No Spirit of Liberty: The Salisbury Case, Corbyn and the Need for Dissent

Fifteen years ago this month, the US-led ‘Shock and Awe’ offensive began against Iraq, supposedly to disarm the country of its ‘weapons of mass destruction’. The illegal invasion and subsequent brutal occupation led to the loss of around one million lives, created millions of refugees, destroyed the infrastructure of a country already ravaged by over a decade of cruel UN sanctions, and contributed significantly to the rise of Islamic State. All of this might never have happened were it not for an intense campaign of propaganda and deception in which the so-called ‘mainstream’ media, including ‘impartial’ BBC News, were enthusiastic participants.

In the Guardian, Martin Woollacott had declared of Saddam’s supposed ‘WMD’:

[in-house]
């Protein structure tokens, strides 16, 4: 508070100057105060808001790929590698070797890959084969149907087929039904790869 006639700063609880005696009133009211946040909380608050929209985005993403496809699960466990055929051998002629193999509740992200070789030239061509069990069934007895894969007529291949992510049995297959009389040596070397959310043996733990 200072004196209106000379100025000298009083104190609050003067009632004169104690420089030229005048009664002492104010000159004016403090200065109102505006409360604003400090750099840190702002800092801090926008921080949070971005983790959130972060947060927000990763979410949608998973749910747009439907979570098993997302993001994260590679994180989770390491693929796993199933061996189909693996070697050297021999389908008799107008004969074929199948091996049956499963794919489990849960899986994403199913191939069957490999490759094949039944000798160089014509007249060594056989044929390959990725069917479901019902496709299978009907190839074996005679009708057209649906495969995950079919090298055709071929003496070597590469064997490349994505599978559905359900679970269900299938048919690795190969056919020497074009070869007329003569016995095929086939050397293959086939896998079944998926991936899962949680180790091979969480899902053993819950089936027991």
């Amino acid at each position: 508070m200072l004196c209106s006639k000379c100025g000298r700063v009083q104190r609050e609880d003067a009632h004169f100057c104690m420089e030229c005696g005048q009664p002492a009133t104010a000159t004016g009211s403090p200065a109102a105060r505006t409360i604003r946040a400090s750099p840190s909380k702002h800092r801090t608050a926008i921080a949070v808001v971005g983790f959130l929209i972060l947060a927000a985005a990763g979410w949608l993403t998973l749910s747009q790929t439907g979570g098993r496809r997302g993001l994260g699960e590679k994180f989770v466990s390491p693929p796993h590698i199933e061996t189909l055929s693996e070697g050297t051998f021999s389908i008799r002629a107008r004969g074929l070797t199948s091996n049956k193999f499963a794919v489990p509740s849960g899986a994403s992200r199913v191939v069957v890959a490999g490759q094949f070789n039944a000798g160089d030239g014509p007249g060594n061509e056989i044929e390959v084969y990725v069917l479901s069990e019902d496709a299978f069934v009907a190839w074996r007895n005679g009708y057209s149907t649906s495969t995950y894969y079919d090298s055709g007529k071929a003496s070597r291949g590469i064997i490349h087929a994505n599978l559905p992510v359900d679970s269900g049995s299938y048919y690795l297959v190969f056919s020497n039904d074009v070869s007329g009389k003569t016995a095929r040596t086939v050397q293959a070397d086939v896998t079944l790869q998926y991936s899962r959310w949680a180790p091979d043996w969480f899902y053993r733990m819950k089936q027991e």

Among those knowledgeable about Iraq there are few, if any, who believe he is not hiding such weapons. It is a given.

This conformity throughout the corporate media was remarkable. Ardent armchair war supporter David Aaronovitch, also writing in the Guardian, confidently asserted:

If nothing is eventually found, I – as a supporter of the war – will never believe another thing that I am told by our government, or that of the US ever again.

As the Downing Street Memo showed, intelligence and facts were ‘fixed around’ the pre-existing policy of invasion. The Chilcot Report, finally released in 2016, was damning of the way Tony Blair’s government took the UK into war. Analysis of the report published last year by…

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